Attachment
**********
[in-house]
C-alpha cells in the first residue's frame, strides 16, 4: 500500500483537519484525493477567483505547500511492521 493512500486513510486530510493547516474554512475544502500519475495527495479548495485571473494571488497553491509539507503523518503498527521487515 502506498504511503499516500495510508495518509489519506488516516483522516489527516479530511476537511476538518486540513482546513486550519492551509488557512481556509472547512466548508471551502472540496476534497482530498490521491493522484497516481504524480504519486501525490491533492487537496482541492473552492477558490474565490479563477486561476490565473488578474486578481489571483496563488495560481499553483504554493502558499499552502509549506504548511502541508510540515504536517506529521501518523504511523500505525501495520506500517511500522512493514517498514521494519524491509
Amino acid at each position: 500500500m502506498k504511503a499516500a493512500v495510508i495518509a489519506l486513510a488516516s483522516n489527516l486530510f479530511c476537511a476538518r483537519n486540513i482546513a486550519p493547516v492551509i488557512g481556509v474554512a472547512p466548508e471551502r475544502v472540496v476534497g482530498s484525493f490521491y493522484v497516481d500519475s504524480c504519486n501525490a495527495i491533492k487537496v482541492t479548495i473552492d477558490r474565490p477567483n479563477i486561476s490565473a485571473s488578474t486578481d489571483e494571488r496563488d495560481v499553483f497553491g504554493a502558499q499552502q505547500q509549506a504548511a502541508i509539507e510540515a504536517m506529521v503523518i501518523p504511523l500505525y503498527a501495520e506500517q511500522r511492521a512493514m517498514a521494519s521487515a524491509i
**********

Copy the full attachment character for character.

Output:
[in-house]
C-alpha cells in the first residue's frame, strides 16, 4: 500500500483537519484525493477567483505547500511492521 493512500486513510486530510493547516474554512475544502500519475495527495479548495485571473494571488497553491509539507503523518503498527521487515 502506498504511503499516500495510508495518509489519506488516516483522516489527516479530511476537511476538518486540513482546513486550519492551509488557512481556509472547512466548508471551502472540496476534497482530498490521491493522484497516481504524480504519486501525490491533492487537496482541492473552492477558490474565490479563477486561476490565473488578474486578481489571483496563488495560481499553483504554493502558499499552502509549506504548511502541508510540515504536517506529521501518523504511523500505525501495520506500517511500522512493514517498514521494519524491509
Amino acid at each position: 500500500m502506498k504511503a499516500a493512500v495510508i495518509a489519506l486513510a488516516s483522516n489527516l486530510f479530511c476537511a476538518r483537519n486540513i482546513a486550519p493547516v492551509i488557512g481556509v474554512a472547512p466548508e471551502r475544502v472540496v476534497g482530498s484525493f490521491y493522484v497516481d500519475s504524480c504519486n501525490a495527495i491533492k487537496v482541492t479548495i473552492d477558490r474565490p477567483n479563477i486561476s490565473a485571473s488578474t486578481d489571483e494571488r496563488d495560481v499553483f497553491g504554493a502558499q499552502q505547500q509549506a504548511a502541508i509539507e510540515a504536517m506529521v503523518i501518523p504511523l500505525y503498527a501495520e506500517q511500522r511492521a512493514m517498514a521494519s521487515a524491509i